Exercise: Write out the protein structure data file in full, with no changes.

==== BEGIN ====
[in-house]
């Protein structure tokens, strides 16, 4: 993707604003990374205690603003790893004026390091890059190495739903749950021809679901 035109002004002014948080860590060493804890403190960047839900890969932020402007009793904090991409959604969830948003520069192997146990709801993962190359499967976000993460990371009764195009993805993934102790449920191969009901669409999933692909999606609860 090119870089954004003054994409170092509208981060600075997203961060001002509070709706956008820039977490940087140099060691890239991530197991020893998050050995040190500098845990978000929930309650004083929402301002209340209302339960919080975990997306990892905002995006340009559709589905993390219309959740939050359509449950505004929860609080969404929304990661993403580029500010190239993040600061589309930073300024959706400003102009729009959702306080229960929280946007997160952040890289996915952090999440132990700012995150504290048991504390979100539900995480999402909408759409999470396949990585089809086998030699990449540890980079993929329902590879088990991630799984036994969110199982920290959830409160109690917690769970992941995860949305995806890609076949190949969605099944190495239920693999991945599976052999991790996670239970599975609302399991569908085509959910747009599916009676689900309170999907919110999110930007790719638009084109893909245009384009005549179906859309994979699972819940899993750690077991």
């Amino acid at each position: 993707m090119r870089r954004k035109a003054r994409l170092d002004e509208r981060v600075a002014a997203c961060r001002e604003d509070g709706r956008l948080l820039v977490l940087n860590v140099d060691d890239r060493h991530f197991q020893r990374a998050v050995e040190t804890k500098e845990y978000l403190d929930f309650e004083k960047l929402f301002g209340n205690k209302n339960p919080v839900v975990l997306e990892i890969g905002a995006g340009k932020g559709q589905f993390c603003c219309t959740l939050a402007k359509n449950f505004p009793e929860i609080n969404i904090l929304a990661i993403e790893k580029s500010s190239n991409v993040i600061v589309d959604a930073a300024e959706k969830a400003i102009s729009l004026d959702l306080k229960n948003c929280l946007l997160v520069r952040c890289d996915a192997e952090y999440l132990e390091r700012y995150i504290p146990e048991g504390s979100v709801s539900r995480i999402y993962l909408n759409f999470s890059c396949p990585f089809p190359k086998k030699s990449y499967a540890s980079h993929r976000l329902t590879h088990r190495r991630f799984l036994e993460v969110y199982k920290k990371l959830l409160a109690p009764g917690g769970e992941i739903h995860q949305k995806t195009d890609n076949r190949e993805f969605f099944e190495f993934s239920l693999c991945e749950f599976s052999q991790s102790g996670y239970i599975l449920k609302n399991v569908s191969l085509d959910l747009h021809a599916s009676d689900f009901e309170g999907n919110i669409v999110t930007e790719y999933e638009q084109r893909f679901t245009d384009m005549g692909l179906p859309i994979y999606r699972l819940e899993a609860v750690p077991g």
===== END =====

[in-house]
């Protein structure tokens, strides 16, 4: 993707604003990374205690603003790893004026390091890059190495739903749950021809679901 035109002004002014948080860590060493804890403190960047839900890969932020402007009793904090991409959604969830948003520069192997146990709801993962190359499967976000993460990371009764195009993805993934102790449920191969009901669409999933692909999606609860 090119870089954004003054994409170092509208981060600075997203961060001002509070709706956008820039977490940087140099060691890239991530197991020893998050050995040190500098845990978000929930309650004083929402301002209340209302339960919080975990997306990892905002995006340009559709589905993390219309959740939050359509449950505004929860609080969404929304990661993403580029500010190239993040600061589309930073300024959706400003102009729009959702306080229960929280946007997160952040890289996915952090999440132990700012995150504290048991504390979100539900995480999402909408759409999470396949990585089809086998030699990449540890980079993929329902590879088990991630799984036994969110199982920290959830409160109690917690769970992941995860949305995806890609076949190949969605099944190495239920693999991945599976052999991790996670239970599975609302399991569908085509959910747009599916009676689900309170999907919110999110930007790719638009084109893909245009384009005549179906859309994979699972819940899993750690077991």
């Amino acid at each position: 993707m090119r870089r954004k035109a003054r994409l170092d002004e509208r981060v600075a002014a997203c961060r001002e604003d509070g709706r956008l948080l820039v977490l940087n860590v140099d060691d890239r060493h991530f197991q020893r990374a998050v050995e040190t804890k500098e845990y978000l403190d929930f309650e004083k960047l929402f301002g209340n205690k209302n339960p919080v839900v975990l997306e990892i890969g905002a995006g340009k932020g559709q589905f993390c603003c219309t959740l939050a402007k359509n449950f505004p009793e929860i609080n969404i904090l929304a990661i993403e790893k580029s500010s190239n991409v993040i600061v589309d959604a930073a300024e959706k969830a400003i102009s729009l004026d959702l306080k229960n948003c929280l946007l997160v520069r952040c890289d996915a192997e952090y999440l132990e390091r700012y995150i504290p146990e048991g504390s979100v709801s539900r995480i999402y993962l909408n759409f999470s890059c396949p990585f089809p190359k086998k030699s990449y499967a540890s980079h993929r976000l329902t590879h088990r190495r991630f799984l036994e993460v969110y199982k920290k990371l959830l409160a109690p009764g917690g769970e992941i739903h995860q949305k995806t195009d890609n076949r190949e993805f969605f099944e190495f993934s239920l693999c991945e749950f599976s052999q991790s102790g996670y239970i599975l449920k609302n399991v569908s191969l085509d959910l747009h021809a599916s009676d689900f009901e309170g999907n919110i669409v999110t930007e790719y999933e638009q084109r893909f679901t245009d384009m005549g692909l179906p859309i994979y999606r699972l819940e899993a609860v750690p077991g």